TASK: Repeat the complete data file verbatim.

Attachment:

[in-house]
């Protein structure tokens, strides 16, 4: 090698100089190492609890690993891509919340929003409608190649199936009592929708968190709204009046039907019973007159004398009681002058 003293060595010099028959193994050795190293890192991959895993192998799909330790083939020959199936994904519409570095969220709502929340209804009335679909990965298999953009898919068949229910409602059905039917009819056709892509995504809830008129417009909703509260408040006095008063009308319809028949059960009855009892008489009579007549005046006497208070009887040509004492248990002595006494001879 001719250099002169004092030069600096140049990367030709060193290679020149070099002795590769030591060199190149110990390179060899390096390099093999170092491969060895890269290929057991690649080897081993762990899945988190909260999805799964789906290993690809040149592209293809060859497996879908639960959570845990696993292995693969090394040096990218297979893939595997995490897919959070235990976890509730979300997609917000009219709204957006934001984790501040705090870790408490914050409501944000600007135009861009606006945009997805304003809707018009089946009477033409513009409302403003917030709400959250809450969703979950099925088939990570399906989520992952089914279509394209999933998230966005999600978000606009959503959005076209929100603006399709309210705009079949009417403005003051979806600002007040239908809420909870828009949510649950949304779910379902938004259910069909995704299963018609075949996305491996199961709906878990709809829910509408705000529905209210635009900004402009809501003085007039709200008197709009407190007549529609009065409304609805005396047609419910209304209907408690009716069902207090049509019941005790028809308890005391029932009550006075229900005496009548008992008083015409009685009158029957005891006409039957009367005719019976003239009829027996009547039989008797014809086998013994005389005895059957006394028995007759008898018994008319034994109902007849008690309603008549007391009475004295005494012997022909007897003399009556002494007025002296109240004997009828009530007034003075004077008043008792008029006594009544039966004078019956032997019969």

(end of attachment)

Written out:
[in-house]
């Protein structure tokens, strides 16, 4: 090698100089190492609890690993891509919340929003409608190649199936009592929708968190709204009046039907019973007159004398009681002058 003293060595010099028959193994050795190293890192991959895993192998799909330790083939020959199936994904519409570095969220709502929340209804009335679909990965298999953009898919068949229910409602059905039917009819056709892509995504809830008129417009909703509260408040006095008063009308319809028949059960009855009892008489009579007549005046006497208070009887040509004492248990002595006494001879 001719250099002169004092030069600096140049990367030709060193290679020149070099002795590769030591060199190149110990390179060899390096390099093999170092491969060895890269290929057991690649080897081993762990899945988190909260999805799964789906290993690809040149592209293809060859497996879908639960959570845990696993292995693969090394040096990218297979893939595997995490897919959070235990976890509730979300997609917000009219709204957006934001984790501040705090870790408490914050409501944000600007135009861009606006945009997805304003809707018009089946009477033409513009409302403003917030709400959250809450969703979950099925088939990570399906989520992952089914279509394209999933998230966005999600978000606009959503959005076209929100603006399709309210705009079949009417403005003051979806600002007040239908809420909870828009949510649950949304779910379902938004259910069909995704299963018609075949996305491996199961709906878990709809829910509408705000529905209210635009900004402009809501003085007039709200008197709009407190007549529609009065409304609805005396047609419910209304209907408690009716069902207090049509019941005790028809308890005391029932009550006075229900005496009548008992008083015409009685009158029957005891006409039957009367005719019976003239009829027996009547039989008797014809086998013994005389005895059957006394028995007759008898018994008319034994109902007849008690309603008549007391009475004295005494012997022909007897003399009556002494007025002296109240004997009828009530007034003075004077008043008792008029006594009544039966004078019956032997019969």